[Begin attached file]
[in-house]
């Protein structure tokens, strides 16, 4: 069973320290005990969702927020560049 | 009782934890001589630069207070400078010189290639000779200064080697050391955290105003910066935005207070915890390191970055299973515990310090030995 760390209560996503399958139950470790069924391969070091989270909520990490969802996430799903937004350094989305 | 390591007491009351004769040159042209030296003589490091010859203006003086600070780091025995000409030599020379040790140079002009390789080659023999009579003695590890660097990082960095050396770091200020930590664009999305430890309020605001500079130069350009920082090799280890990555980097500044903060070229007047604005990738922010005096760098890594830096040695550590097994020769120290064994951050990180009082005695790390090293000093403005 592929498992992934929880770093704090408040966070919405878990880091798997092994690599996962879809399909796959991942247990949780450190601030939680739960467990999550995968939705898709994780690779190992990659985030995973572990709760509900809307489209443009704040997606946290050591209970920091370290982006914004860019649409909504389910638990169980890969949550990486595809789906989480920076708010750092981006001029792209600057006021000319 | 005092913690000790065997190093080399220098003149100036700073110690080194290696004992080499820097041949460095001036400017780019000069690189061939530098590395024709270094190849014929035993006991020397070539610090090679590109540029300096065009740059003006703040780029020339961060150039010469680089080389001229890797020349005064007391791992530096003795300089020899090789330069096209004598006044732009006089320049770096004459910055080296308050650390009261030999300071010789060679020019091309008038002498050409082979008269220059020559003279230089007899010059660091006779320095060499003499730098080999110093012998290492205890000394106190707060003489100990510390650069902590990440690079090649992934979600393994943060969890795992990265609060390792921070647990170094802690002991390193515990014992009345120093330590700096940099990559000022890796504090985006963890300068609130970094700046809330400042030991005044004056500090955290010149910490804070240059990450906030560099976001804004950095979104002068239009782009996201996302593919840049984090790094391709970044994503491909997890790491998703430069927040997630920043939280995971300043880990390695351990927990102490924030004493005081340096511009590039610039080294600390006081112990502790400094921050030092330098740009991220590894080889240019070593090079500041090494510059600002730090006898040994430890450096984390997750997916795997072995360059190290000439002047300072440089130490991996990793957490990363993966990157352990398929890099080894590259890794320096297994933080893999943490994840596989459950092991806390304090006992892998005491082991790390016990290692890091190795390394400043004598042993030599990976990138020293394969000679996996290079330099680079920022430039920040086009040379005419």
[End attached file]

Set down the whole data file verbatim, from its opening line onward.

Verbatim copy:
[in-house]
């Protein structure tokens, strides 16, 4: 069973320290005990969702927020560049 | 009782934890001589630069207070400078010189290639000779200064080697050391955290105003910066935005207070915890390191970055299973515990310090030995 760390209560996503399958139950470790069924391969070091989270909520990490969802996430799903937004350094989305 | 390591007491009351004769040159042209030296003589490091010859203006003086600070780091025995000409030599020379040790140079002009390789080659023999009579003695590890660097990082960095050396770091200020930590664009999305430890309020605001500079130069350009920082090799280890990555980097500044903060070229007047604005990738922010005096760098890594830096040695550590097994020769120290064994951050990180009082005695790390090293000093403005 592929498992992934929880770093704090408040966070919405878990880091798997092994690599996962879809399909796959991942247990949780450190601030939680739960467990999550995968939705898709994780690779190992990659985030995973572990709760509900809307489209443009704040997606946290050591209970920091370290982006914004860019649409909504389910638990169980890969949550990486595809789906989480920076708010750092981006001029792209600057006021000319 | 005092913690000790065997190093080399220098003149100036700073110690080194290696004992080499820097041949460095001036400017780019000069690189061939530098590395024709270094190849014929035993006991020397070539610090090679590109540029300096065009740059003006703040780029020339961060150039010469680089080389001229890797020349005064007391791992530096003795300089020899090789330069096209004598006044732009006089320049770096004459910055080296308050650390009261030999300071010789060679020019091309008038002498050409082979008269220059020559003279230089007899010059660091006779320095060499003499730098080999110093012998290492205890000394106190707060003489100990510390650069902590990440690079090649992934979600393994943060969890795992990265609060390792921070647990170094802690002991390193515990014992009345120093330590700096940099990559000022890796504090985006963890300068609130970094700046809330400042030991005044004056500090955290010149910490804070240059990450906030560099976001804004950095979104002068239009782009996201996302593919840049984090790094391709970044994503491909997890790491998703430069927040997630920043939280995971300043880990390695351990927990102490924030004493005081340096511009590039610039080294600390006081112990502790400094921050030092330098740009991220590894080889240019070593090079500041090494510059600002730090006898040994430890450096984390997750997916795997072995360059190290000439002047300072440089130490991996990793957490990363993966990157352990398929890099080894590259890794320096297994933080893999943490994840596989459950092991806390304090006992892998005491082991790390016990290692890091190795390394400043004598042993030599990976990138020293394969000679996996290079330099680079920022430039920040086009040379005419």